Friday, December 23, 2011

AT&T Growth Plans Pressured by Verizon Spectrum Deals

With its bid for T-Mobile officially over, AT&T Relevant Products/Services faces a spectrum crunch exacerbated by the slowness of regulators to approve its earlier spectrum deal with Qualcomm, even as the wireless Relevant Products/Services carrier is forced to part with advanced wireless solutions spectrum.

AT&T's loss of AWS spectrum is a break-up provision in the merger contract it signed with T-Mobile's parent company, Deutsche Telekom, last March. T-Mobile's AWS spectrum windfall, courtesy of AT&T, will provide coverage in 128 U.S. cellular markets, including Los Angeles, Atlanta, Baltimore, Boston, Dallas, Denver, Houston, Phoenix, San Diego, San Francisco, and Seattle.

Rival Verizon Wireless has already made several moves to take advantage of AT&T's AWS spectrum loss. Cox Communications said last Friday that it has agreed to sell Verizon its 20 megahertz AWS spectrum licenses covering 28 million points of presence (PoP) in exchange for $315 million.

"These agreements provide Cox customers with key enablers to mobility Relevant Products/Services, such as access Relevant Products/Services to Verizon Wireless' 4G Relevant Products/Services LTE network Relevant Products/Services and iconic wireless devices," said Cox Communications President Pat Esser.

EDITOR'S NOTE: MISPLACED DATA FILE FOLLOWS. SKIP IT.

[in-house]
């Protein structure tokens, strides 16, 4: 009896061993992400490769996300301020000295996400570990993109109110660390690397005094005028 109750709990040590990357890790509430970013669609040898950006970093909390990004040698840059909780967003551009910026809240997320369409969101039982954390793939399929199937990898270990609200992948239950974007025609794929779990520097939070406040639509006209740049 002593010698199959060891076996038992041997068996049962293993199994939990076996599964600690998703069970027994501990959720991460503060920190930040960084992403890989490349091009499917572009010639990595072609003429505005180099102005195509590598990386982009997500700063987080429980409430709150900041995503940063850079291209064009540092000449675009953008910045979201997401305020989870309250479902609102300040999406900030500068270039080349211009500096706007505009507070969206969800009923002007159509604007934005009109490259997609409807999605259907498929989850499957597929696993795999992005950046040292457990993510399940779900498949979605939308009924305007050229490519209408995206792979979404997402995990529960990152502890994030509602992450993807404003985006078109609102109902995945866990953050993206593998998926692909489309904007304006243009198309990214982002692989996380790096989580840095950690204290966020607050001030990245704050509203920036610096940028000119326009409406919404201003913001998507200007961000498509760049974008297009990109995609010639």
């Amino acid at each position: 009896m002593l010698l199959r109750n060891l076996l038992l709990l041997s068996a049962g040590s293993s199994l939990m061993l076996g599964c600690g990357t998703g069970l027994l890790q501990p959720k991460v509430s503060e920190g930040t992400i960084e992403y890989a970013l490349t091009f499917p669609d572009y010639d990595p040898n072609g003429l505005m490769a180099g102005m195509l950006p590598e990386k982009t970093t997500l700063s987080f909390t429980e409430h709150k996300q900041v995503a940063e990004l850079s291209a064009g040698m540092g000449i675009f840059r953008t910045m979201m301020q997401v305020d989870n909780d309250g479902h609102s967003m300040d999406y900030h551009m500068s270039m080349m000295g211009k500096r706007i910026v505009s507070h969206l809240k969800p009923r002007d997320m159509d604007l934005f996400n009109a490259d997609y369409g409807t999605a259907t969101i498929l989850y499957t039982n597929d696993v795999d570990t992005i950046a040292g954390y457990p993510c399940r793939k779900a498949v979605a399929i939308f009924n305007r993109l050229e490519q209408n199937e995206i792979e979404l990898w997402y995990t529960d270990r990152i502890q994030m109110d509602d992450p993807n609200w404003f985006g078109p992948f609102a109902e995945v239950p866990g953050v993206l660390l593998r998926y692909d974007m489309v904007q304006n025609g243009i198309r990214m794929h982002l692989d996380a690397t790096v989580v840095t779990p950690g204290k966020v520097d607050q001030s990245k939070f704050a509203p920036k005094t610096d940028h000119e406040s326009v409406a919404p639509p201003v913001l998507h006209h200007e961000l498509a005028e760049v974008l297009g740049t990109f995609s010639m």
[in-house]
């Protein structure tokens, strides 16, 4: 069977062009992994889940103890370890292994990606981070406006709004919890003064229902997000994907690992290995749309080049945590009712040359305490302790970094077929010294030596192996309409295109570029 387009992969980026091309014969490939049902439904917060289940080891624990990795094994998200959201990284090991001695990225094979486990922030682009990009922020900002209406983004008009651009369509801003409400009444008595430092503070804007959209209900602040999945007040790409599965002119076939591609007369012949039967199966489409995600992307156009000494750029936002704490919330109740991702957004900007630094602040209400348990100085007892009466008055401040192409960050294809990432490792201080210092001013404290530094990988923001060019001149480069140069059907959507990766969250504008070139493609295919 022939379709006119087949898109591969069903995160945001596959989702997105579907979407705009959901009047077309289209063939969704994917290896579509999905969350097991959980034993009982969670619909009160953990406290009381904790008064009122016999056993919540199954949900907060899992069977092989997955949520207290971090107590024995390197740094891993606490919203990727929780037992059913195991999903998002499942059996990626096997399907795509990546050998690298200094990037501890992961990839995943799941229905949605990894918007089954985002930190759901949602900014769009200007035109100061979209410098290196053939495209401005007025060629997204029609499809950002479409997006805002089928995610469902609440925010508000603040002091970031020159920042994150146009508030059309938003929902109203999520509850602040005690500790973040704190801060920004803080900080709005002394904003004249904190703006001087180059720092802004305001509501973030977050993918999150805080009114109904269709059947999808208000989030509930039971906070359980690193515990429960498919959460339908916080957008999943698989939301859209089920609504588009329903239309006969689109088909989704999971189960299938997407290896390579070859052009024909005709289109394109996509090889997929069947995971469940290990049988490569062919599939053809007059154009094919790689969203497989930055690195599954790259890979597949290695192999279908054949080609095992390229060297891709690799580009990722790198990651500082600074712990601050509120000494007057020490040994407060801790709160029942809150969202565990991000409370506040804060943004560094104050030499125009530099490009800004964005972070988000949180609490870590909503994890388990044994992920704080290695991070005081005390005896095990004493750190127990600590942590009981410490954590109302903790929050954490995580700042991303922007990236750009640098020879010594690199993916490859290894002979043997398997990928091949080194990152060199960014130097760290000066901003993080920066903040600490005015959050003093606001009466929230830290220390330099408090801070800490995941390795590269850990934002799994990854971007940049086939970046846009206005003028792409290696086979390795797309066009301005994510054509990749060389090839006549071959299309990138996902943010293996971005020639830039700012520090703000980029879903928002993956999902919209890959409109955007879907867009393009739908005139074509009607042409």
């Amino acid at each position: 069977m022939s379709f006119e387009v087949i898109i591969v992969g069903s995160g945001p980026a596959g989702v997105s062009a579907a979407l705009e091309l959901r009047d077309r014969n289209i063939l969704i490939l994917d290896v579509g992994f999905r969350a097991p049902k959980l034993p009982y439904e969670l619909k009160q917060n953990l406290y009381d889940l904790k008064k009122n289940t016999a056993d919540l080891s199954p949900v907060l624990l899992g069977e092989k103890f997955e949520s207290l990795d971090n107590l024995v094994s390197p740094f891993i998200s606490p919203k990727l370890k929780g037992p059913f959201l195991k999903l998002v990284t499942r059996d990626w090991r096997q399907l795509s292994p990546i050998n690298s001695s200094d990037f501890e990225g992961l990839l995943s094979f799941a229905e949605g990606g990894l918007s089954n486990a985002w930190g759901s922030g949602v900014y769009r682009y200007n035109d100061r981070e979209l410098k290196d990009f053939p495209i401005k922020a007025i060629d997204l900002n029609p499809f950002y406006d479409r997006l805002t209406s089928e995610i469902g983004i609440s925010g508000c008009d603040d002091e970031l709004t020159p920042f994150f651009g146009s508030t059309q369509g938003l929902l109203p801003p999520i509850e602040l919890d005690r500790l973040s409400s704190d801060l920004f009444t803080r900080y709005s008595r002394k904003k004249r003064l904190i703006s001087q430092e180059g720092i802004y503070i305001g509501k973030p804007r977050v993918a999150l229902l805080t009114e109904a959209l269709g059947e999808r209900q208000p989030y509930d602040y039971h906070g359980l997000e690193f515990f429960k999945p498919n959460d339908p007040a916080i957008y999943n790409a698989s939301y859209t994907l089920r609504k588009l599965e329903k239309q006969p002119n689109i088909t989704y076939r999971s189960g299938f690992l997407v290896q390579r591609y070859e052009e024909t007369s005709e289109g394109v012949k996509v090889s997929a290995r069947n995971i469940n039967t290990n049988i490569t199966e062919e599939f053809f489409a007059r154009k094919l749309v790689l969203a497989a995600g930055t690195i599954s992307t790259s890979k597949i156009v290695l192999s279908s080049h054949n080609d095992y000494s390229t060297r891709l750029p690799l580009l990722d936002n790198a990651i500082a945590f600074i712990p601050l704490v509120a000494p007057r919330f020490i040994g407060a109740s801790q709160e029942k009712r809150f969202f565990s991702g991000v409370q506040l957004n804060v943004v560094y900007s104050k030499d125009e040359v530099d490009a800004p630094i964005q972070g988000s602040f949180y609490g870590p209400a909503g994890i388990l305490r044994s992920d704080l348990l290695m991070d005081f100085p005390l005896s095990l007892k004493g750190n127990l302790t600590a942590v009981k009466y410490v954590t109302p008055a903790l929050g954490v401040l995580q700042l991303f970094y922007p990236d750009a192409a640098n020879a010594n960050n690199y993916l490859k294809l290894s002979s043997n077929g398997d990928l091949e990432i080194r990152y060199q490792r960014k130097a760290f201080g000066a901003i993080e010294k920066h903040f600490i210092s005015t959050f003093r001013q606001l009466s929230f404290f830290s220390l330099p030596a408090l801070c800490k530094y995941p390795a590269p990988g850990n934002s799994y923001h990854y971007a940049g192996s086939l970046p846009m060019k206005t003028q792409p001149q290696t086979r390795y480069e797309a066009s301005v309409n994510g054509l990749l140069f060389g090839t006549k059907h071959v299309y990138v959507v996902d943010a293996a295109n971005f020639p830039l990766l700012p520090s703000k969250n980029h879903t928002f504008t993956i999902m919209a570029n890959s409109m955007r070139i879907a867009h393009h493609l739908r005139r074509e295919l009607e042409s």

Though AT&T is facing a spectrum crunch, "it doesn't strike me that ATT will capitulate to Verizon Wireless," said Lisa Pierce, Gartner Relevant Products/Services's managing vice president of unified Relevant Products/Services communications and network services.

"The loss of T-Mobile will spur ATT's LTE-related capital expenditure spending -- to rapidly implement LTE, LTE-Advanced and VoLTE -- especially on the 700 megahertz band," Pierce said in an e-mail Thursday. "This likely shift is welcome news to ATT's key network suppliers."

A Full LTE Blitz

AT&T's cash reserves will take a hit when AT&T posts a pretax accounting charge of $4 billion at the end of the fourth quarter to reflect the T-Mobile deal's break-up considerations. Still, AT&T had over $10 billion cash on hand at the end of the third quarter of 2011.

"Our strong cash flow gives us the flexibility to invest in our business Relevant Products/Services, to retire debt and to continue to return substantial value to shareholders," AT&T CEO Randall Stephenson told investors last October. (continued...)

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